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Schroeer, Claudia; Voss, Stephan; Jung-Sievers, Caroline; Coenen, Michaela (2021): Digital Formats for Community Participation in Health Promotion and Prevention Activities: A Scoping Review. In: Frontiers in Public Health, Vol. 9, 713159
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Abstract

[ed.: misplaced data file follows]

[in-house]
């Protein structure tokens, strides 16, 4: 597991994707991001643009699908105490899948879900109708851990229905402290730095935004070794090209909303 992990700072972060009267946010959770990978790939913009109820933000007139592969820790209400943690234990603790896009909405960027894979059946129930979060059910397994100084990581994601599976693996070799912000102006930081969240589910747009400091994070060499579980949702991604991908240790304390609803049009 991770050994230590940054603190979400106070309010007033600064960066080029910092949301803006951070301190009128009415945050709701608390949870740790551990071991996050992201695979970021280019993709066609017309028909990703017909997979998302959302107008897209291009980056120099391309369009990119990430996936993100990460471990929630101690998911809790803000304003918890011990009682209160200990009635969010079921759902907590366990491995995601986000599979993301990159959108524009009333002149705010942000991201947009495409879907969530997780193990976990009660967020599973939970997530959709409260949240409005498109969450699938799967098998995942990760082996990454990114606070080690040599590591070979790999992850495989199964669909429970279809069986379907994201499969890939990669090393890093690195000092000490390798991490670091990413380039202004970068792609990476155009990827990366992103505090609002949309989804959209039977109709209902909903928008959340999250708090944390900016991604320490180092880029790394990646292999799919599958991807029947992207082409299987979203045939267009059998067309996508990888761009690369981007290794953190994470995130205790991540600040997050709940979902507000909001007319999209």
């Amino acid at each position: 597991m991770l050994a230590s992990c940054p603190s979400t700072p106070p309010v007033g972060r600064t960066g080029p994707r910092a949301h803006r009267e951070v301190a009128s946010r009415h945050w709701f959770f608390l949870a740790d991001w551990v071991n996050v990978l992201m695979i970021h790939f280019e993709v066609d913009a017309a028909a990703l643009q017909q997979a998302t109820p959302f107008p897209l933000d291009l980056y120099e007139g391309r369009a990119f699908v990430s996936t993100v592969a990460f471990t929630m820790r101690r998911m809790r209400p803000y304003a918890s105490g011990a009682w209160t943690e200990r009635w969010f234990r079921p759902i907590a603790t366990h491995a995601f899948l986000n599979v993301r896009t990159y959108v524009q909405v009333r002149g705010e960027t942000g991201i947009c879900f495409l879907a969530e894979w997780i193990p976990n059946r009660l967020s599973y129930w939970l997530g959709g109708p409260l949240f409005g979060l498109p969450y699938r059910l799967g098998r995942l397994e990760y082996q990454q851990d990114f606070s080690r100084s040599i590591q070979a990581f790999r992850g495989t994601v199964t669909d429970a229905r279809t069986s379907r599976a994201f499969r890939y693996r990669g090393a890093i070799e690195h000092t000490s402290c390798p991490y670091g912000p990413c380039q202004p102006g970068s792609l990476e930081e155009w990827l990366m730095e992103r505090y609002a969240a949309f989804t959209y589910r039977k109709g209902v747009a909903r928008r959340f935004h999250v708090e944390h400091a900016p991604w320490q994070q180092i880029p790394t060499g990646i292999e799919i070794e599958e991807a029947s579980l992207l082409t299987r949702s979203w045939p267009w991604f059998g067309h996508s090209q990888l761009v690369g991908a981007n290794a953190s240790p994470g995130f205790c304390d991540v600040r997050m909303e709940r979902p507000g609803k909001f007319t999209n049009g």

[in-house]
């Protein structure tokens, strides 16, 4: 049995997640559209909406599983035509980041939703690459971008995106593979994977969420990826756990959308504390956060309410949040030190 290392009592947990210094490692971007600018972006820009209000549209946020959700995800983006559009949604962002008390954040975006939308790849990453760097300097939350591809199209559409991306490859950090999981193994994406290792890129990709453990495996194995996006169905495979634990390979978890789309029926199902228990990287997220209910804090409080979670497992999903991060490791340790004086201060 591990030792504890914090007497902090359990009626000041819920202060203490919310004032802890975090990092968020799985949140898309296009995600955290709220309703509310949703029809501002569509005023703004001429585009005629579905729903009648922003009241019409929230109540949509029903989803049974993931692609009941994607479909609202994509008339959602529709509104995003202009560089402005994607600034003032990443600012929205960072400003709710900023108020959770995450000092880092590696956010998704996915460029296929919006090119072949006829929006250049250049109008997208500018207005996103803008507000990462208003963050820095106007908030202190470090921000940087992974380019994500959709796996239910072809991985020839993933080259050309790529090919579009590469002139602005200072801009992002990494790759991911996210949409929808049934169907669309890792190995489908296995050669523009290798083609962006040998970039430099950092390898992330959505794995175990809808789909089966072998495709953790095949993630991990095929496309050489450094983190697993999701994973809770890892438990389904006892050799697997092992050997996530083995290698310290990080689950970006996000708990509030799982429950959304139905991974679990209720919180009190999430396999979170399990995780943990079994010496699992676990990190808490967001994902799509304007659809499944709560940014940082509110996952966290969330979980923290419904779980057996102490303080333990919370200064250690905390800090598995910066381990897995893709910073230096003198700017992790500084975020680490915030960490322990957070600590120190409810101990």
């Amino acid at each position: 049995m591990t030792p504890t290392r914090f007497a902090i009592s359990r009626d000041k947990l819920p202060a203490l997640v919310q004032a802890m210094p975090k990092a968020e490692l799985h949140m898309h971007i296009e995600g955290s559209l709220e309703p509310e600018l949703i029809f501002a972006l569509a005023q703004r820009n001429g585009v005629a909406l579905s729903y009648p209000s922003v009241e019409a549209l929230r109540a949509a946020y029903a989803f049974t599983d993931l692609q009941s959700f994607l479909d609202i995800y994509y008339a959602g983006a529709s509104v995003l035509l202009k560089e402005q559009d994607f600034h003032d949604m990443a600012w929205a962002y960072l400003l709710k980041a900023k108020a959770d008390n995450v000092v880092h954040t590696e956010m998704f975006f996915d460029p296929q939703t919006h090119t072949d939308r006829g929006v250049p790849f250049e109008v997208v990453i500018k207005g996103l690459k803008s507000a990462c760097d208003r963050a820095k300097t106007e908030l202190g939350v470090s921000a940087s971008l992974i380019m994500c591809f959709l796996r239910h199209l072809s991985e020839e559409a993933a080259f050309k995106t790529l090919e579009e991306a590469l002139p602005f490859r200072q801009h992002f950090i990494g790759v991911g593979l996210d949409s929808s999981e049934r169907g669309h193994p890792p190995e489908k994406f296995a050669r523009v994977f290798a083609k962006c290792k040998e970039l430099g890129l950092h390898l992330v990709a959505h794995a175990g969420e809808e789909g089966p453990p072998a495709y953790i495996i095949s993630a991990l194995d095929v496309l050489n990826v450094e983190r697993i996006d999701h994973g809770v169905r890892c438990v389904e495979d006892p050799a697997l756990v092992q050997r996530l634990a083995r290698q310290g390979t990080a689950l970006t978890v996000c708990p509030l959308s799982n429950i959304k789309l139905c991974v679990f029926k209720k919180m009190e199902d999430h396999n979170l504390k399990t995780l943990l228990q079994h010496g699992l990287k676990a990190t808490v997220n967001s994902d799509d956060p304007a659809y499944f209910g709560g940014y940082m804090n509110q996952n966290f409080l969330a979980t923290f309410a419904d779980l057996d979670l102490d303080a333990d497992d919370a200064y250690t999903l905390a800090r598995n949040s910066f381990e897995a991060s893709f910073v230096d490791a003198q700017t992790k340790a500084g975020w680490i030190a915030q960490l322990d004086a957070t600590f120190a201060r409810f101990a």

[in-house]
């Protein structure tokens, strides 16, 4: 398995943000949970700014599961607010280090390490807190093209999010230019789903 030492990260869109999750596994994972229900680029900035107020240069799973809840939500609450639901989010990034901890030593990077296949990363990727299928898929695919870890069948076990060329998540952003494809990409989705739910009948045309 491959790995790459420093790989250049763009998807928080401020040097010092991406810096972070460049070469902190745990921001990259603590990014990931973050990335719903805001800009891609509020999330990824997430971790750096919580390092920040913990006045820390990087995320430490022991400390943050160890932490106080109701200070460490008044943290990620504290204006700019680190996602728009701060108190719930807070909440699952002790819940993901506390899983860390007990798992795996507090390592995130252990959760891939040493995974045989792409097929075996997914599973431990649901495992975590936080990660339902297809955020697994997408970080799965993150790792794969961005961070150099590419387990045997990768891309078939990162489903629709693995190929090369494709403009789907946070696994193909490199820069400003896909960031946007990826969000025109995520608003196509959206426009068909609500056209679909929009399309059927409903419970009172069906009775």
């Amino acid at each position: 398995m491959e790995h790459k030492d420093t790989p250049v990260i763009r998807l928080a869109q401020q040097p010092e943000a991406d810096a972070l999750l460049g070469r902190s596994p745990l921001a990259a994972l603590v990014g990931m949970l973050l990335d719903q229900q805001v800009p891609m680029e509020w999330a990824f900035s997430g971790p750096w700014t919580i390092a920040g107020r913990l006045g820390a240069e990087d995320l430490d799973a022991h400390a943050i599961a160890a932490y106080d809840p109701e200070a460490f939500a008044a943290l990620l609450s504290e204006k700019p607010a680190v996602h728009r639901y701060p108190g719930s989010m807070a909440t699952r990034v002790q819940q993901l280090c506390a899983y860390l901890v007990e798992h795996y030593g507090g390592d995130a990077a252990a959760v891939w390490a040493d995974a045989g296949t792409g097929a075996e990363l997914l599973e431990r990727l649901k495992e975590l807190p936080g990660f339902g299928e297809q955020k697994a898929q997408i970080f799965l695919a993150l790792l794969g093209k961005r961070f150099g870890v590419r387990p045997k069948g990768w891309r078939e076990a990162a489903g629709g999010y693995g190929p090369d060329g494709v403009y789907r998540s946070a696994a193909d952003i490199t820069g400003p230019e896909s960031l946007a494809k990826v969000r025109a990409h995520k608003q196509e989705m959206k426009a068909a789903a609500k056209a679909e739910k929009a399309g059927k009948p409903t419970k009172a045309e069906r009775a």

Objectives: Digital technologies in public health are primarily used in medical settings and mostly on an individual and passive way of use. There are research gaps on digital media facilitating participation, empowerment, community engagement, and participatory research in community settings. This scoping review aims to map existing literature on digital formats that enable participation in the field of health promotion and prevention in community settings. Design: The databases Medline, EMBASE, and PsycINFO were used to identify studies published from 2010 up to date (date of literature search) onward that used digital formats in all or in the main sequences of the process to enable high levels of participation in health promotion and prevention activities in community settings. Results: This review identified nine out of 11 included studies relevant to the research question. We found five studies that applied qualitative participatory research, two studies on peer support and one study each on empowerment and crowdsourcing. The digital technologies used varied widely and included social media platforms, bulletin boards, online forum webpages, and customized web providers and programs. Most studies mentioned anonymity, flexibility, and convenience as benefits of digital interventions. Some papers reported limitations such as difficulties by interpreting written-only data or the possibility of selection bias due to the digital divide. Conclusion: This scoping review identified only few studies relevant to our objective, indicating an existing gap in research on this topic. Digital formats were found to be particularly suitable for purposes where anonymity and flexibility are beneficial, such as for online peer exchange and peer support programs.